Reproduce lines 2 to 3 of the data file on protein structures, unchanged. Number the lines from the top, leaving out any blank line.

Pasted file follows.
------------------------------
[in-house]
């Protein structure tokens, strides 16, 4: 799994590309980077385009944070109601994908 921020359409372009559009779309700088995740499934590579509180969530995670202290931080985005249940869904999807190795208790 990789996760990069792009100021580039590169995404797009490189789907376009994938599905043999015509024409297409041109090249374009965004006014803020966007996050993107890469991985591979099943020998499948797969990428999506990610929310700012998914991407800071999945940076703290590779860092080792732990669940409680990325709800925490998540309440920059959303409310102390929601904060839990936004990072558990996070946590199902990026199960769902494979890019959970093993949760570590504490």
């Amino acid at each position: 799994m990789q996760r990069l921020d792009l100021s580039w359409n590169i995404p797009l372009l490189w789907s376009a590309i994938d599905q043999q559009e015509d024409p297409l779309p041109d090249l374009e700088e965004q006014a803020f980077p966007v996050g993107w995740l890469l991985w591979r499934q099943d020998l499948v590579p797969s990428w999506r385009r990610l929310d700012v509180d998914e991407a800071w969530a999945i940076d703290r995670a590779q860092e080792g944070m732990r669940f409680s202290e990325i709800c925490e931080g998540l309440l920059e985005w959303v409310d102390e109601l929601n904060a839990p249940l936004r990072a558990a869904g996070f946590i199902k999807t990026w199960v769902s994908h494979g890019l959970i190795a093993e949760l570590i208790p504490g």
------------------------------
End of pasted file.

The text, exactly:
């Protein structure tokens, strides 16, 4: 799994590309980077385009944070109601994908 921020359409372009559009779309700088995740499934590579509180969530995670202290931080985005249940869904999807190795208790 990789996760990069792009100021580039590169995404797009490189789907376009994938599905043999015509024409297409041109090249374009965004006014803020966007996050993107890469991985591979099943020998499948797969990428999506990610929310700012998914991407800071999945940076703290590779860092080792732990669940409680990325709800925490998540309440920059959303409310102390929601904060839990936004990072558990996070946590199902990026199960769902494979890019959970093993949760570590504490």
């Amino acid at each position: 799994m990789q996760r990069l921020d792009l100021s580039w359409n590169i995404p797009l372009l490189w789907s376009a590309i994938d599905q043999q559009e015509d024409p297409l779309p041109d090249l374009e700088e965004q006014a803020f980077p966007v996050g993107w995740l890469l991985w591979r499934q099943d020998l499948v590579p797969s990428w999506r385009r990610l929310d700012v509180d998914e991407a800071w969530a999945i940076d703290r995670a590779q860092e080792g944070m732990r669940f409680s202290e990325i709800c925490e931080g998540l309440l920059e985005w959303v409310d102390e109601l929601n904060a839990p249940l936004r990072a558990a869904g996070f946590i199902k999807t990026w199960v769902s994908h494979g890019l959970i190795a093993e949760l570590i208790p504490g």